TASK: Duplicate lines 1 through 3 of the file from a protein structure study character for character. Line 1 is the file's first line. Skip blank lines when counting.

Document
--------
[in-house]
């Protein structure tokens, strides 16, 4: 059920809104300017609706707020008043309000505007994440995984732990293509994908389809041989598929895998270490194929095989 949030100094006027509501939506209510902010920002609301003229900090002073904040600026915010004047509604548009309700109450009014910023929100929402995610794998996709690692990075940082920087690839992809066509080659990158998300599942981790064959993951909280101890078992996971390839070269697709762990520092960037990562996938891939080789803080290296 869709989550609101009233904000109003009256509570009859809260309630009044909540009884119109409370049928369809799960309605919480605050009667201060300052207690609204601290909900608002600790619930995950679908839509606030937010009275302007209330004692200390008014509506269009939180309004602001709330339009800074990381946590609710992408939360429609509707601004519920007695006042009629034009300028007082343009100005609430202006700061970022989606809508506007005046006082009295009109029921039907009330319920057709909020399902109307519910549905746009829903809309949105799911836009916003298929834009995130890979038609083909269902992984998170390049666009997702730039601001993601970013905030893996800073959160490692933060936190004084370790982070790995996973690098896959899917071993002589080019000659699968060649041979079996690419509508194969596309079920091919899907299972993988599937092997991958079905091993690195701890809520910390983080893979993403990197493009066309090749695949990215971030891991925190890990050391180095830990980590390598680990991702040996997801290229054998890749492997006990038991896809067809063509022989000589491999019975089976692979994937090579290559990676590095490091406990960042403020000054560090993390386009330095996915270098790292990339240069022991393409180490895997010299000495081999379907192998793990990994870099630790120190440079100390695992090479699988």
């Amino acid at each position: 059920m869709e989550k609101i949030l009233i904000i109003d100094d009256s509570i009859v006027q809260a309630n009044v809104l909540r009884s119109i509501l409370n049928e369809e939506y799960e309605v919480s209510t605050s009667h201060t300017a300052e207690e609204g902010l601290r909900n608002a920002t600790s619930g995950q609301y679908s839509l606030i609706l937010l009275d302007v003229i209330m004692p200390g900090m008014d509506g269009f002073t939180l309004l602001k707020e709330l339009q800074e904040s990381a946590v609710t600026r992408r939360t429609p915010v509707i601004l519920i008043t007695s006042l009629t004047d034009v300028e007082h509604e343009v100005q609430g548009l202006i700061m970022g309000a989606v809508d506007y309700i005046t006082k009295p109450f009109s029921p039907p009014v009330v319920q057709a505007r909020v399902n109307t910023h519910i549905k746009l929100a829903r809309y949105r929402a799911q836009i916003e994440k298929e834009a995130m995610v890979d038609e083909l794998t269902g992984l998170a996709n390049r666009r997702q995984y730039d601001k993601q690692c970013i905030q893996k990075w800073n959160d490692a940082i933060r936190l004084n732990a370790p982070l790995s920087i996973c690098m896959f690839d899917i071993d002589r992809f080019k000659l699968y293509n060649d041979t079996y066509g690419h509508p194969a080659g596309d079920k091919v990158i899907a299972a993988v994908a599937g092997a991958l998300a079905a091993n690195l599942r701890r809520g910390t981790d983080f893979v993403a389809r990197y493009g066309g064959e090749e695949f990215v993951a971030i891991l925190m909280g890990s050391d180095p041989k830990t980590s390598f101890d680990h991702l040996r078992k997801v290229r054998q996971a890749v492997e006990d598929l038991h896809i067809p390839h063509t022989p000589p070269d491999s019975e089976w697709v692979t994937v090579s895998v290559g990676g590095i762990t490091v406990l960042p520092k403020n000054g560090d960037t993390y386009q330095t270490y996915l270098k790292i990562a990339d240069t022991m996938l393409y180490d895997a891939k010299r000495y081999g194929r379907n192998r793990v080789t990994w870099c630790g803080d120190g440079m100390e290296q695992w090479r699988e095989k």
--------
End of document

[in-house]
């Protein structure tokens, strides 16, 4: 059920809104300017609706707020008043309000505007994440995984732990293509994908389809041989598929895998270490194929095989 949030100094006027509501939506209510902010920002609301003229900090002073904040600026915010004047509604548009309700109450009014910023929100929402995610794998996709690692990075940082920087690839992809066509080659990158998300599942981790064959993951909280101890078992996971390839070269697709762990520092960037990562996938891939080789803080290296 869709989550609101009233904000109003009256509570009859809260309630009044909540009884119109409370049928369809799960309605919480605050009667201060300052207690609204601290909900608002600790619930995950679908839509606030937010009275302007209330004692200390008014509506269009939180309004602001709330339009800074990381946590609710992408939360429609509707601004519920007695006042009629034009300028007082343009100005609430202006700061970022989606809508506007005046006082009295009109029921039907009330319920057709909020399902109307519910549905746009829903809309949105799911836009916003298929834009995130890979038609083909269902992984998170390049666009997702730039601001993601970013905030893996800073959160490692933060936190004084370790982070790995996973690098896959899917071993002589080019000659699968060649041979079996690419509508194969596309079920091919899907299972993988599937092997991958079905091993690195701890809520910390983080893979993403990197493009066309090749695949990215971030891991925190890990050391180095830990980590390598680990991702040996997801290229054998890749492997006990038991896809067809063509022989000589491999019975089976692979994937090579290559990676590095490091406990960042403020000054560090993390386009330095996915270098790292990339240069022991393409180490895997010299000495081999379907192998793990990994870099630790120190440079100390695992090479699988």
């Amino acid at each position: 059920m869709e989550k609101i949030l009233i904000i109003d100094d009256s509570i009859v006027q809260a309630n009044v809104l909540r009884s119109i509501l409370n049928e369809e939506y799960e309605v919480s209510t605050s009667h201060t300017a300052e207690e609204g902010l601290r909900n608002a920002t600790s619930g995950q609301y679908s839509l606030i609706l937010l009275d302007v003229i209330m004692p200390g900090m008014d509506g269009f002073t939180l309004l602001k707020e709330l339009q800074e904040s990381a946590v609710t600026r992408r939360t429609p915010v509707i601004l519920i008043t007695s006042l009629t004047d034009v300028e007082h509604e343009v100005q609430g548009l202006i700061m970022g309000a989606v809508d506007y309700i005046t006082k009295p109450f009109s029921p039907p009014v009330v319920q057709a505007r909020v399902n109307t910023h519910i549905k746009l929100a829903r809309y949105r929402a799911q836009i916003e994440k298929e834009a995130m995610v890979d038609e083909l794998t269902g992984l998170a996709n390049r666009r997702q995984y730039d601001k993601q690692c970013i905030q893996k990075w800073n959160d490692a940082i933060r936190l004084n732990a370790p982070l790995s920087i996973c690098m896959f690839d899917i071993d002589r992809f080019k000659l699968y293509n060649d041979t079996y066509g690419h509508p194969a080659g596309d079920k091919v990158i899907a299972a993988v994908a599937g092997a991958l998300a079905a091993n690195l599942r701890r809520g910390t981790d983080f893979v993403a389809r990197y493009g066309g064959e090749e695949f990215v993951a971030i891991l925190m909280g890990s050391d180095p041989k830990t980590s390598f101890d680990h991702l040996r078992k997801v290229r054998q996971a890749v492997e006990d598929l038991h896809i067809p390839h063509t022989p000589p070269d491999s019975e089976w697709v692979t994937v090579s895998v290559g990676g590095i762990t490091v406990l960042p520092k403020n000054g560090d960037t993390y386009q330095t270490y996915l270098k790292i990562a990339d240069t022991m996938l393409y180490d895997a891939k010299r000495y081999g194929r379907n192998r793990v080789t990994w870099c630790g803080d120190g440079m100390e290296q695992w090479r699988e095989k």